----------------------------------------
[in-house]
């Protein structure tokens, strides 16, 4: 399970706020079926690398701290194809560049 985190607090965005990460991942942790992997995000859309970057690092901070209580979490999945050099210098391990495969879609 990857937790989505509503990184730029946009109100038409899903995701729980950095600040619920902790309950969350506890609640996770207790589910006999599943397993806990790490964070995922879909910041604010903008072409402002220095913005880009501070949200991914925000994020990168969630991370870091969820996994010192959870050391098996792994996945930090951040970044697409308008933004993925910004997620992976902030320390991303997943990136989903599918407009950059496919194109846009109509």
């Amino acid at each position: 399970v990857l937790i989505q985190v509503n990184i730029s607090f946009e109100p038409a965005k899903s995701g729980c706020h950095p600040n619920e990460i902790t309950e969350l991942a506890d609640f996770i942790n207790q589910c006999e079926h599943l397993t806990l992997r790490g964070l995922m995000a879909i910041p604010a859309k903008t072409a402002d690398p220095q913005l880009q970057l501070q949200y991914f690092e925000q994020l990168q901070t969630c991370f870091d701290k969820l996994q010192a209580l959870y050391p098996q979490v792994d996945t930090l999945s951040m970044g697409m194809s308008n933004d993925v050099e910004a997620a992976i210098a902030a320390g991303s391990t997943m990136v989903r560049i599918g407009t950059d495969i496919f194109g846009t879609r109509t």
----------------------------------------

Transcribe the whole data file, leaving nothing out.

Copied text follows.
[in-house]
């Protein structure tokens, strides 16, 4: 399970706020079926690398701290194809560049 985190607090965005990460991942942790992997995000859309970057690092901070209580979490999945050099210098391990495969879609 990857937790989505509503990184730029946009109100038409899903995701729980950095600040619920902790309950969350506890609640996770207790589910006999599943397993806990790490964070995922879909910041604010903008072409402002220095913005880009501070949200991914925000994020990168969630991370870091969820996994010192959870050391098996792994996945930090951040970044697409308008933004993925910004997620992976902030320390991303997943990136989903599918407009950059496919194109846009109509």
């Amino acid at each position: 399970v990857l937790i989505q985190v509503n990184i730029s607090f946009e109100p038409a965005k899903s995701g729980c706020h950095p600040n619920e990460i902790t309950e969350l991942a506890d609640f996770i942790n207790q589910c006999e079926h599943l397993t806990l992997r790490g964070l995922m995000a879909i910041p604010a859309k903008t072409a402002d690398p220095q913005l880009q970057l501070q949200y991914f690092e925000q994020l990168q901070t969630c991370f870091d701290k969820l996994q010192a209580l959870y050391p098996q979490v792994d996945t930090l999945s951040m970044g697409m194809s308008n933004d993925v050099e910004a997620a992976i210098a902030a320390g991303s391990t997943m990136v989903r560049i599918g407009t950059d495969i496919f194109g846009t879609r109509t």